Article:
Facilities
In addition to regulating the built environment under planning perhaps the second most important job of a council is to try to improve facilities for parishioners where needed.  To that end Mr Mellodey reported that the levelling and reseeding of the western area of the Memorial Playing Field has been completed and that this area is now ready to be put into use by local junior teams, the first occasion being for HM the Queen’s birthday celebration in June. We hope that the remaining area will also come into use as we encourage more sport. This will be discussed in more detail under the Memorial Playing Field in Part Two. The Birthday Celebrations will be on 11th and 12th June.   Thanks to Corina Hall and her team for putting this together and we hope it is a great success.

The levelling and reseeding was funded by the New Homes Bonus, as was the new bus shelter at Sidlesham Common, and a contribution to the adult gym equipment. However, this money pool is drying up. In the approved local plan Sidlesham is a designated a No Development Area. This might be good news in some respects but the Parish will be restricted for funds to invest in facilities as very little New Homes Bonus will be coming Sidlesham’s way.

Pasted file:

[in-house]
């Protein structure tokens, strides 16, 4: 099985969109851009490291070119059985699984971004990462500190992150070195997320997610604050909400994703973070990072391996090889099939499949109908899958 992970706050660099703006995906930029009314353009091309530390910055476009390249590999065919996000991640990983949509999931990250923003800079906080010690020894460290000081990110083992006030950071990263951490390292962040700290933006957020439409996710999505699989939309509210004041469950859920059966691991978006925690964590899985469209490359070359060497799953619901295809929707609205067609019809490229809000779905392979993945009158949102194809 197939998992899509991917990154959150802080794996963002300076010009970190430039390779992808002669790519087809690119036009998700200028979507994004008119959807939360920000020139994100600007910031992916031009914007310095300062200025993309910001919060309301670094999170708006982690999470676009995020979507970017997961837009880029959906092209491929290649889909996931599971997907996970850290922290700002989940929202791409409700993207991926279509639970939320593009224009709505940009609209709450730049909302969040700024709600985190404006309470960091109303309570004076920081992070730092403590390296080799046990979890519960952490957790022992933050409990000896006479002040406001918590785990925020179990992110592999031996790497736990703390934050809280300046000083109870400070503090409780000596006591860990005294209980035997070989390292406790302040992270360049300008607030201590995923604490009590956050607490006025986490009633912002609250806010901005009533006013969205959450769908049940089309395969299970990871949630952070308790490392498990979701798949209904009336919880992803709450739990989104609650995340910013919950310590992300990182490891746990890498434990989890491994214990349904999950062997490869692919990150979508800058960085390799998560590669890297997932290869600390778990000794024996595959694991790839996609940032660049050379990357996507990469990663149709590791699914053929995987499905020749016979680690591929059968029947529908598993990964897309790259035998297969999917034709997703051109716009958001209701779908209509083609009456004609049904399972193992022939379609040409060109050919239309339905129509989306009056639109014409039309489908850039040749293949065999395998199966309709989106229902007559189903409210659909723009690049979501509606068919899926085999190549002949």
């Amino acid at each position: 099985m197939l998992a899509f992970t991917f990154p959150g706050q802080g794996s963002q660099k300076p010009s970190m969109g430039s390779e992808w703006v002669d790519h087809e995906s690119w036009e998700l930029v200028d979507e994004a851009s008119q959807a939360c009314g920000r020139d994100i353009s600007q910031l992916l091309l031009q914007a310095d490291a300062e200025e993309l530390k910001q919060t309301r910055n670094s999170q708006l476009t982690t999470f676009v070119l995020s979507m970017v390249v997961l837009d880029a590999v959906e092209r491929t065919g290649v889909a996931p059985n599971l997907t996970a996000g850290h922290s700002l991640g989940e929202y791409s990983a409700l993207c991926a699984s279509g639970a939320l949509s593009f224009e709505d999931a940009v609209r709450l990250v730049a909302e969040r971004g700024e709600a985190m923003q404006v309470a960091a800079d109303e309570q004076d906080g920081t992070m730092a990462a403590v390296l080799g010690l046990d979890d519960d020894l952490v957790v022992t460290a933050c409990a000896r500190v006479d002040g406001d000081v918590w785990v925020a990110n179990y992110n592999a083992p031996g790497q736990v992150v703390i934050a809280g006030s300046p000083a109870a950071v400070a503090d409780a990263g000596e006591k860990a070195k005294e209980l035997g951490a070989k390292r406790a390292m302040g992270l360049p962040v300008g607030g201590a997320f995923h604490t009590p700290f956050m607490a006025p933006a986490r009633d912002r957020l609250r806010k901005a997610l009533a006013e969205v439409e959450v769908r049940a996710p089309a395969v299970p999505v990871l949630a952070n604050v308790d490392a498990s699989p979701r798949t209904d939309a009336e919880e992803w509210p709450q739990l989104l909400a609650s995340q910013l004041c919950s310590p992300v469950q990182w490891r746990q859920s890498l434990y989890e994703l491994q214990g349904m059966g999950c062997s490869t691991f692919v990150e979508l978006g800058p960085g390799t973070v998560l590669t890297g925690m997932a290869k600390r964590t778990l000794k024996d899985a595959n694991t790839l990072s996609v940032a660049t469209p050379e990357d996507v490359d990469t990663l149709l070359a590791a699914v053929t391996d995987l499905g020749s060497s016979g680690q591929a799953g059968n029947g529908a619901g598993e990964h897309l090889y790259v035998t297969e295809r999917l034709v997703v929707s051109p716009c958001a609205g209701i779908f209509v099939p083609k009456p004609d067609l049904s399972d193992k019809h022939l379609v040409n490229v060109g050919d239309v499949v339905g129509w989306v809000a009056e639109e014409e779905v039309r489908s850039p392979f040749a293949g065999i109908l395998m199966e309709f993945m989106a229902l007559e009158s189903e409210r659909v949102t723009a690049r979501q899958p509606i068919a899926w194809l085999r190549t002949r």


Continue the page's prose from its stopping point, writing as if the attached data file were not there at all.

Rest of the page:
A situation report on the Memorial Playing Field, which has been endorsed by the Council at its May meeting as a policy document for the way forward will be delivered after the break. The council needs to know what parishioners want. The MF project is potentially big so before the PC spend any more effort on it, it needs to have firm commitment to it. If the PC goes out to public funding bodies for the project they will be asking if the village supports the project so we need your input now and again later when more detail will have been developed.